Educational endeavors should start by learning our history
Every Trenton school year should begin with two topics.
Every woman, man and child should know the United States history regarding slavery, not as a guilt weapon or excuse but for understanding current opportunity, despite perceived and real daily challenges.
Armed with history about how past black lives mattered a lot less than today, an unfortunate circumstance precipitated by people who claimed religious objectives, we can teach these new faces self worth.
A need to understand that one key component about slavery involved an edict to assure that those in chains never learned to read or write.
Are you getting this, Trenton? That’s why your libraries closed, why Gov. Chris Christie refused to give you a new high school until national news got wind of his belligerent stance that would have affected negatively his presidential dreams.
In almost eight years, Christie never visited Trenton High to energize, support and encourage.
Unfortunate that Trenton High closed for demolition before the McDonald’s opened on Chambers St. Christie might have dropped by the TCHS campus while in pursuit of a Big Mac.
Christie and Trenton Mayor Eric Jackson should have bonded for an education message.
The little boy inside me jumped for joy in August when our eyes observed all the free books available for those children attending the Back to School Academic Extravaganza at the Board of Education.
Not much media coverage for positive educational objectives as the system continues an attack on urban life until regentrification occurs.
Gregory School Principal Michael Rosenberg pulled me aside for an explanation about a city and news outlets overselling bad news.
The best offer in town involves The Trentonian’s “Good News Friday” section. If you have positive events and accomplishments then send them here.
A second mandatory learning initiative involves Gladys Hedgepeth and Berline Williams.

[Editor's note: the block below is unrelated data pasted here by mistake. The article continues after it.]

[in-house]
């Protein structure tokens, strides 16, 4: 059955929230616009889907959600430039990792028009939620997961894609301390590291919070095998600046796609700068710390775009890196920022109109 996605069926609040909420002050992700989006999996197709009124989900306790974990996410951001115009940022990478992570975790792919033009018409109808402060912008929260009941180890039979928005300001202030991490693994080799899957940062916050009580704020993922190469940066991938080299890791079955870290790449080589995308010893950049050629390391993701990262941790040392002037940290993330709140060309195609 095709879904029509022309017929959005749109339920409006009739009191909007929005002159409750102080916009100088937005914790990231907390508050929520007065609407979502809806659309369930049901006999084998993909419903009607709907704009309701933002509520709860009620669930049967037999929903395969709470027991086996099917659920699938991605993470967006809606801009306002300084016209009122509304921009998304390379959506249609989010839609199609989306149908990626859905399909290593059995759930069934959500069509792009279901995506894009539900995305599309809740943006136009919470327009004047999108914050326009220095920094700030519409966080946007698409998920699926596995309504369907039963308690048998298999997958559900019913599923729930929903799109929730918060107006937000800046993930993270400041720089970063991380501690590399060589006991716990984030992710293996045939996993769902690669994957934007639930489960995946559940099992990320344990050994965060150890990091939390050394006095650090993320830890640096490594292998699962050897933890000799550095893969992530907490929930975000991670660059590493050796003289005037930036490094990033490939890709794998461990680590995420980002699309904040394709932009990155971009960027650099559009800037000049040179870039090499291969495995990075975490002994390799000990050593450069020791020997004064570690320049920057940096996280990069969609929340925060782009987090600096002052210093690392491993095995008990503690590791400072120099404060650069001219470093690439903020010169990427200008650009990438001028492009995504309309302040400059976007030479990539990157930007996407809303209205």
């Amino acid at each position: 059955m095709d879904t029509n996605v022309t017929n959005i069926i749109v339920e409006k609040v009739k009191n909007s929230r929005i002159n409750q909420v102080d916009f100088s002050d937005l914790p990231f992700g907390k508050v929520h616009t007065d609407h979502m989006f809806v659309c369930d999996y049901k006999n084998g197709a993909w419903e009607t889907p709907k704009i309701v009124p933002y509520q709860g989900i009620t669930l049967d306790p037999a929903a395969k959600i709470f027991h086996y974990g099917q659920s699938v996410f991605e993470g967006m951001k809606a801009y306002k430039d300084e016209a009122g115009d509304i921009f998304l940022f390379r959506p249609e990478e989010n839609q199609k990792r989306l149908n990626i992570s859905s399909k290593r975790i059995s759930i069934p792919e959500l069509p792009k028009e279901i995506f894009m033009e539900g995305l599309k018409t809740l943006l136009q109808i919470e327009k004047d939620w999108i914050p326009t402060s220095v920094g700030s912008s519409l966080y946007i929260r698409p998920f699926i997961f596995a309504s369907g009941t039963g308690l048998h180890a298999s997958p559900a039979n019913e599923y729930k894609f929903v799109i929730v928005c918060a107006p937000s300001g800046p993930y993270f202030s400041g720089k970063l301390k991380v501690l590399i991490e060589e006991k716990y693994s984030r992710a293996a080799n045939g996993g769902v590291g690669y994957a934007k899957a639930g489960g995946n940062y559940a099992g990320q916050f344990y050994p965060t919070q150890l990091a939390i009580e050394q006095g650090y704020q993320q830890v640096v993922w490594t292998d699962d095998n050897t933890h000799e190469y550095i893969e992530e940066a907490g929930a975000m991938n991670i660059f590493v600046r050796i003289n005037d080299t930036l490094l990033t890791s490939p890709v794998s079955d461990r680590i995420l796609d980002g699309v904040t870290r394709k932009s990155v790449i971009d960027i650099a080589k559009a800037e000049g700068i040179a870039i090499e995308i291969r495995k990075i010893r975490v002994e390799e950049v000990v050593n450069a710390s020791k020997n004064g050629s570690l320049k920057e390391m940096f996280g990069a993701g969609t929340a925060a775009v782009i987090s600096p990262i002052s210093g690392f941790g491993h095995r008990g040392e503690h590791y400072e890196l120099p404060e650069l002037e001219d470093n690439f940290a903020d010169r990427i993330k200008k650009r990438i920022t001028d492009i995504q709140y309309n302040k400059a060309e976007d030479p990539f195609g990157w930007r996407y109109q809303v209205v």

No problem if you produced a blank response, reason enough for this education effort.
Hedgepeth and Williams sued the Trenton Board of Education over racial discrimination, an action that provided groundwork for the national education blockbuster Brown v. Board of Education.
In September 1943, Leon Williams and Janet Hedgepeth, residents of Trenton’s Wilbur section, attempted to enroll at Junior High No. 2 but were told the school did not accept Negro students.
Williams and Hedgepeth were instructed to gain admission into the all black Lincoln School, about 2.5 miles away.
Gladys Hedgepeth and Berline Williams could never accept the illogical system and discrimination.
The New Jersey Supreme Court rendered a decision on January 31, 1944, deciding that Junior School No. 2 “unlawfully discriminated” against the students and were in a direct violation of statute N.J.S.A. 18:14-2.
This statute makes clear “it is unlawful for boards of education to exclude children from any public school on grounds that they are of negro race.”
Not only should Trenton schools teach this remarkable education triumph, Gladys Hedgepeth and Berline Williams deserve a day of recognition.
Back to School Extravaganza attracted hundreds of Trenton Public Schools students and their parents at the Board of Education building. Attendees received book bags, school supplies, lunch and information to support a positive learning year.